How to Solve Your Dog’s Behavioral Problems


‘Why does my dog misbehave?’ is the most common question dog trainers are asked. Most dogs ‘misbehave’ because they have been forced into misbehaving because humans have failed to train and stimulate them sufficiently. Before embarking on a retraining programme, first get your dog checked out by a vet to establish that there is no physical reason for his misbehaviour.

There is often no quick-fix solution where some behavioural difficulties are concerned, such as aggression and chasing other animals, so you have to be prepared for a prolonged and sustained programme of retraining, as well as enlisting the professional help of a dog trainer.

Dogs Behavioral Problems

A common behavioural problem is when you need to go from one room to another, but your dog also gets up and stands or lies in the doorway, blocking your way. Rather than elevating his status by trying to move him or by stepping over him, it is best to pre-empt the behaviour. As you get up from your seat, give your dog a ‘stay’ command, which tells him what you want him to do. Provided you have taught your dog this command correctly, he will obey.

Climbing on furniture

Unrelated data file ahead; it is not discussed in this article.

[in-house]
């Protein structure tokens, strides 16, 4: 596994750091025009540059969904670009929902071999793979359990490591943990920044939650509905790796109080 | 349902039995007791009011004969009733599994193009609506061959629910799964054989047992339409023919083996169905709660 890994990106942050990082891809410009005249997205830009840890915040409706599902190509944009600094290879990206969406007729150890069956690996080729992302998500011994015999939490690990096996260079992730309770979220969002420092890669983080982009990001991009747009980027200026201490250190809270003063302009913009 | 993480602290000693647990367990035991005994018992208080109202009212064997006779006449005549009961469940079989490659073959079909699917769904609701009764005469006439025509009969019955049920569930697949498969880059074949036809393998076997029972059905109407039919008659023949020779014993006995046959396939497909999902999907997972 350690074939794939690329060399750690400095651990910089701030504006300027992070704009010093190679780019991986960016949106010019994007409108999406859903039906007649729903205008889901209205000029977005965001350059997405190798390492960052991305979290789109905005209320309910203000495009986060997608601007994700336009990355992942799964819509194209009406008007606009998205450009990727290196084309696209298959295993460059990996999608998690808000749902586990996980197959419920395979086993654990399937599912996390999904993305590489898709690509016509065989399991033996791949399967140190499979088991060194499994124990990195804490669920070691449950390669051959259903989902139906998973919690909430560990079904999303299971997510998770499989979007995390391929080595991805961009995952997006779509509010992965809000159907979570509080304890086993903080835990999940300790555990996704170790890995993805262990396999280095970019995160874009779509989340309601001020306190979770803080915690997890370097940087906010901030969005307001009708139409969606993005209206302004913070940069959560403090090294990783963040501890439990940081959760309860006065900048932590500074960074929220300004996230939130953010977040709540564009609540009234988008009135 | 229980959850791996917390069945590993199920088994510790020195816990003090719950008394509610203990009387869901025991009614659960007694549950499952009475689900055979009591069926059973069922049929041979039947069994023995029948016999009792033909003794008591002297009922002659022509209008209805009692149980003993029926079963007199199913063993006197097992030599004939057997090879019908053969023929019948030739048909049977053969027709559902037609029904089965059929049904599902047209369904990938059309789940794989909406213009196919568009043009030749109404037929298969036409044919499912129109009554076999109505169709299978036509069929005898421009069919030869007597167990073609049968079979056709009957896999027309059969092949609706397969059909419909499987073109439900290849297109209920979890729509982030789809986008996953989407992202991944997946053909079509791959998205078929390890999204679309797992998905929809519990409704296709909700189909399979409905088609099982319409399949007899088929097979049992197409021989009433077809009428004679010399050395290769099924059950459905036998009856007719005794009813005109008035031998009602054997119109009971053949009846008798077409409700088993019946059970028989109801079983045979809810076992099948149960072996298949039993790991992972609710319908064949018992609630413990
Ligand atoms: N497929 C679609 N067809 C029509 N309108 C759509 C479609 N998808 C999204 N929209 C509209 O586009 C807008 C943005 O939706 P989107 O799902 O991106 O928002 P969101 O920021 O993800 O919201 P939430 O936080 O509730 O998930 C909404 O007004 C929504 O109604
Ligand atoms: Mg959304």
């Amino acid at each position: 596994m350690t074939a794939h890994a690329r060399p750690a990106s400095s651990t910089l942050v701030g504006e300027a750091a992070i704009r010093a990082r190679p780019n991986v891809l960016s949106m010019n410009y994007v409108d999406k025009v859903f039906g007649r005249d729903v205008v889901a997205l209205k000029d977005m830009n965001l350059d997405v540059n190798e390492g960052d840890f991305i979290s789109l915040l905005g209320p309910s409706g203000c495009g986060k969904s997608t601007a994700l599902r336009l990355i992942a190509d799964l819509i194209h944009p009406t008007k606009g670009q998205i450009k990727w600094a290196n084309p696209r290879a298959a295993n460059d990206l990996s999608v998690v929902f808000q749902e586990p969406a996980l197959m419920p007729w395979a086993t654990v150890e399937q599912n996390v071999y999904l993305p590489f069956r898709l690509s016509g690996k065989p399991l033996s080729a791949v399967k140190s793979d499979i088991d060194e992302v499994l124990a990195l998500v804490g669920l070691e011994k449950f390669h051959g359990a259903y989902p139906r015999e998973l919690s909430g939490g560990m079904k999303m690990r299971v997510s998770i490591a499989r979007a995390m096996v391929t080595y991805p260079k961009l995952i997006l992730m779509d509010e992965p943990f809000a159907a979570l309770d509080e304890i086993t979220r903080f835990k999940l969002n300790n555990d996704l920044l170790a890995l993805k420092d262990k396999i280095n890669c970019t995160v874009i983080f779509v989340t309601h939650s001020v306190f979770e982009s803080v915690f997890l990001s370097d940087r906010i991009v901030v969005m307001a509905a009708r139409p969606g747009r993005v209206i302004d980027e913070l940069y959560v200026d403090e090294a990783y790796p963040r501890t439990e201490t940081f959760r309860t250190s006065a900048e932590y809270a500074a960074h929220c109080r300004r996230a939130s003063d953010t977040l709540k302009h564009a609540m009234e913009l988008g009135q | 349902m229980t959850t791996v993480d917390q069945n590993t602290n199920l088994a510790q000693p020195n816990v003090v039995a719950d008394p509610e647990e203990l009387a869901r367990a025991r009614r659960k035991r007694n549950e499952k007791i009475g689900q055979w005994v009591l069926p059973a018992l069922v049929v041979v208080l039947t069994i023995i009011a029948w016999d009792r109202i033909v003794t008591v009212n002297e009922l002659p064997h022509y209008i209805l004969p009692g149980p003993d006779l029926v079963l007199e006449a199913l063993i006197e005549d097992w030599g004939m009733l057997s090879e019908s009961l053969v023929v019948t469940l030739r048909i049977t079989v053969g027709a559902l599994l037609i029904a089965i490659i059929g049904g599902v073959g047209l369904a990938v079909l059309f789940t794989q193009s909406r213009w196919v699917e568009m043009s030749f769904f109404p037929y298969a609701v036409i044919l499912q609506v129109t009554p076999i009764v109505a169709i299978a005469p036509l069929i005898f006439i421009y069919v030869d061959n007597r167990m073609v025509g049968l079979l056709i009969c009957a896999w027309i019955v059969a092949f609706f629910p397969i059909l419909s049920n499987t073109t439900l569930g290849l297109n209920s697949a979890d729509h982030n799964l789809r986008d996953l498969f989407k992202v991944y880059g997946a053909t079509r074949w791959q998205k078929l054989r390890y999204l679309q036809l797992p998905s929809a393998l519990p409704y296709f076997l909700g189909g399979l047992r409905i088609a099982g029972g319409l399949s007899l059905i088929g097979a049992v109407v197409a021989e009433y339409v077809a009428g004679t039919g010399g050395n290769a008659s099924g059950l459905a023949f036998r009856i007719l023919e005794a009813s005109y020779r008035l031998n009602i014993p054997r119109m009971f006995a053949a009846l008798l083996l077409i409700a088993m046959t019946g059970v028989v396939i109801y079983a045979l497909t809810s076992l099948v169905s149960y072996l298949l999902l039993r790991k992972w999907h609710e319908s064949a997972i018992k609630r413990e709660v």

If you don’t want your dog to sit on furniture, set a precedent and don’t let him do it in the first place (from puppyhood), otherwise he will think it is his right.

Chewing

Dogs who chew things they shouldn’t can soon wreck a house and its contents, so it’s essential to put a stop to this destructive behaviour swiftly.

Have a number of rattle pots (lidded containers half-filled with pebbles or large dry beans) accessible around the house to use when you see your dog chewing inappropriately.

If your dog enjoys chewing particular items, such as shoes, table legs or soft furnishings, buy a non-toxic anti-chew spray (available from pet stores) and treat those items with it. Then encourage your dog to have a nibble. He will find this most unrewarding because of the very unpleasant taste and won’t be likely to try it again.

How to stop chewing

  1. Throw a rattle pot so it lands near your pet (obviously don’t aim to hit him with it) to interrupt the chewing. As it lands, the dog will stop chewing or jump away in surprise. If you don’t feel confident about your aim, or have a very nervous dog, simply shake the pot hard instead to make a loud noise.
  2. Quickly replace the item that your dog is chewing with a toy or a chew treat that he can nibble on instead. Encourage him to take it and chew it.
  3. Give the dog an activity toy filled with something tasty to keep him occupied, especially if you are busy, so he doesn’t get bored and go looking for something inappropriate to chew for entertainment.
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About the Author: Fred Goodson has a passion for pets and animals. He has 4 dogs and is planning to have another one. He is also a blogger who writes about pets and animals. Currently, he is living in New Jersey.

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